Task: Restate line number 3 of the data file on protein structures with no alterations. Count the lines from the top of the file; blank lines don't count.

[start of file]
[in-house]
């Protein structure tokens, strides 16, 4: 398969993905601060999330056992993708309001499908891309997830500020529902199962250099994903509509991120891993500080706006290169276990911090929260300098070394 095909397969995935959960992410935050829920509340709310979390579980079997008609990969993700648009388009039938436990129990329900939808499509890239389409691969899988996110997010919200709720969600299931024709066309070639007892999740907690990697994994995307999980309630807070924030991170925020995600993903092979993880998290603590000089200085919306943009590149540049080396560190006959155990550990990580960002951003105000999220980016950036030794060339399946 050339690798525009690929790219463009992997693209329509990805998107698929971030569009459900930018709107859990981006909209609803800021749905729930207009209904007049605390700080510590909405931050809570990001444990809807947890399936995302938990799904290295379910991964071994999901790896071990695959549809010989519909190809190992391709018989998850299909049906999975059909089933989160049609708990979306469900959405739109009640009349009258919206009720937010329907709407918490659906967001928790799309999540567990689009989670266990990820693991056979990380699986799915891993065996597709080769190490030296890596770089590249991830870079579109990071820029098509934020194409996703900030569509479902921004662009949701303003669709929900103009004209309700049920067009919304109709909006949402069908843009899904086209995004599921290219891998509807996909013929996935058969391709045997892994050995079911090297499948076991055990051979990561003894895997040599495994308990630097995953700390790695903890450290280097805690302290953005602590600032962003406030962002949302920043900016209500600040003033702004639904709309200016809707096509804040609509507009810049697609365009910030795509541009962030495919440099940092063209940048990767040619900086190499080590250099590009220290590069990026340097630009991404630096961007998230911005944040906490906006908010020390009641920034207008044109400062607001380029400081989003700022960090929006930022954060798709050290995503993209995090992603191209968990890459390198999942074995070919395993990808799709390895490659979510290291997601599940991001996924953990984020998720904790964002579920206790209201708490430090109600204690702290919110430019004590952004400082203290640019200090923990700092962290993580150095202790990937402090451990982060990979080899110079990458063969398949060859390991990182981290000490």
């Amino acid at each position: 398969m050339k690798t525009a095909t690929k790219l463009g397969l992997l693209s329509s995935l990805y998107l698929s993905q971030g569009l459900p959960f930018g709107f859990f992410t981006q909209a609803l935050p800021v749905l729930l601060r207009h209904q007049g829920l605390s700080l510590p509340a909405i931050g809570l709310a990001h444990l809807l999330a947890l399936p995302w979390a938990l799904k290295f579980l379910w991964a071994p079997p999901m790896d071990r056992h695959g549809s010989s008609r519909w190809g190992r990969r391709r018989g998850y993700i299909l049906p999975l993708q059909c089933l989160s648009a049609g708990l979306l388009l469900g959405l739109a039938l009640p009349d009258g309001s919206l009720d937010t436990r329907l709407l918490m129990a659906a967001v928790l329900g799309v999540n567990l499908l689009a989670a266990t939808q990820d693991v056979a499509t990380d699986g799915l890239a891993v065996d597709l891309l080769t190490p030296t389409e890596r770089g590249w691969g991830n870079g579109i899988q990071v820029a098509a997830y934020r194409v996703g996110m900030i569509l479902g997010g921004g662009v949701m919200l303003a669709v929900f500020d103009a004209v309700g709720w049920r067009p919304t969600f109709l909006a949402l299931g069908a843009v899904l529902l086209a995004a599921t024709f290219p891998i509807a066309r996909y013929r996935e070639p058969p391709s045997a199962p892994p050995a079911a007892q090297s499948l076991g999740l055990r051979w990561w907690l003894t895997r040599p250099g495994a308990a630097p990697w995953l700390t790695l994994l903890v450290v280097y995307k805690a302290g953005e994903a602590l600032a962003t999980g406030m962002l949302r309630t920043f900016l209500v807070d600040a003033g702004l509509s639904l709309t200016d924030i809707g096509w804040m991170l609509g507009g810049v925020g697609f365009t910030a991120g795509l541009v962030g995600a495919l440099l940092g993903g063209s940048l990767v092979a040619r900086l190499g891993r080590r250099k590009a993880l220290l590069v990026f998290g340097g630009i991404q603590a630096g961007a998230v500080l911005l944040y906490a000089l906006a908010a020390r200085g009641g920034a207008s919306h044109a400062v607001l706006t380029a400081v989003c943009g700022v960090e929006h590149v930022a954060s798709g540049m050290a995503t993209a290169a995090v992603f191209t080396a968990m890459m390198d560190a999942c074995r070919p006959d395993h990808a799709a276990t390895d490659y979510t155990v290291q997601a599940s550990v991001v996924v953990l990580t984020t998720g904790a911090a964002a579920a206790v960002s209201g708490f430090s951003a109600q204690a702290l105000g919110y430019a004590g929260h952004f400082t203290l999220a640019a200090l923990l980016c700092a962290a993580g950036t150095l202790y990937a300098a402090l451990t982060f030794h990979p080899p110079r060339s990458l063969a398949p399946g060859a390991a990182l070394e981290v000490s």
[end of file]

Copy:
């Amino acid at each position: 398969m050339k690798t525009a095909t690929k790219l463009g397969l992997l693209s329509s995935l990805y998107l698929s993905q971030g569009l459900p959960f930018g709107f859990f992410t981006q909209a609803l935050p800021v749905l729930l601060r207009h209904q007049g829920l605390s700080l510590p509340a909405i931050g809570l709310a990001h444990l809807l999330a947890l399936p995302w979390a938990l799904k290295f579980l379910w991964a071994p079997p999901m790896d071990r056992h695959g549809s010989s008609r519909w190809g190992r990969r391709r018989g998850y993700i299909l049906p999975l993708q059909c089933l989160s648009a049609g708990l979306l388009l469900g959405l739109a039938l009640p009349d009258g309001s919206l009720d937010t436990r329907l709407l918490m129990a659906a967001v928790l329900g799309v999540n567990l499908l689009a989670a266990t939808q990820d693991v056979a499509t990380d699986g799915l890239a891993v065996d597709l891309l080769t190490p030296t389409e890596r770089g590249w691969g991830n870079g579109i899988q990071v820029a098509a997830y934020r194409v996703g996110m900030i569509l479902g997010g921004g662009v949701m919200l303003a669709v929900f500020d103009a004209v309700g709720w049920r067009p919304t969600f109709l909006a949402l299931g069908a843009v899904l529902l086209a995004a599921t024709f290219p891998i509807a066309r996909y013929r996935e070639p058969p391709s045997a199962p892994p050995a079911a007892q090297s499948l076991g999740l055990r051979w990561w907690l003894t895997r040599p250099g495994a308990a630097p990697w995953l700390t790695l994994l903890v450290v280097y995307k805690a302290g953005e994903a602590l600032a962003t999980g406030m962002l949302r309630t920043f900016l209500v807070d600040a003033g702004l509509s639904l709309t200016d924030i809707g096509w804040m991170l609509g507009g810049v925020g697609f365009t910030a991120g795509l541009v962030g995600a495919l440099l940092g993903g063209s940048l990767v092979a040619r900086l190499g891993r080590r250099k590009a993880l220290l590069v990026f998290g340097g630009i991404q603590a630096g961007a998230v500080l911005l944040y906490a000089l906006a908010a020390r200085g009641g920034a207008s919306h044109a400062v607001l706006t380029a400081v989003c943009g700022v960090e929006h590149v930022a954060s798709g540049m050290a995503t993209a290169a995090v992603f191209t080396a968990m890459m390198d560190a999942c074995r070919p006959d395993h990808a799709a276990t390895d490659y979510t155990v290291q997601a599940s550990v991001v996924v953990l990580t984020t998720g904790a911090a964002a579920a206790v960002s209201g708490f430090s951003a109600q204690a702290l105000g919110y430019a004590g929260h952004f400082t203290l999220a640019a200090l923990l980016c700092a962290a993580g950036t150095l202790y990937a300098a402090l451990t982060f030794h990979p080899p110079r060339s990458l063969a398949p399946g060859a390991a990182l070394e981290v000490s």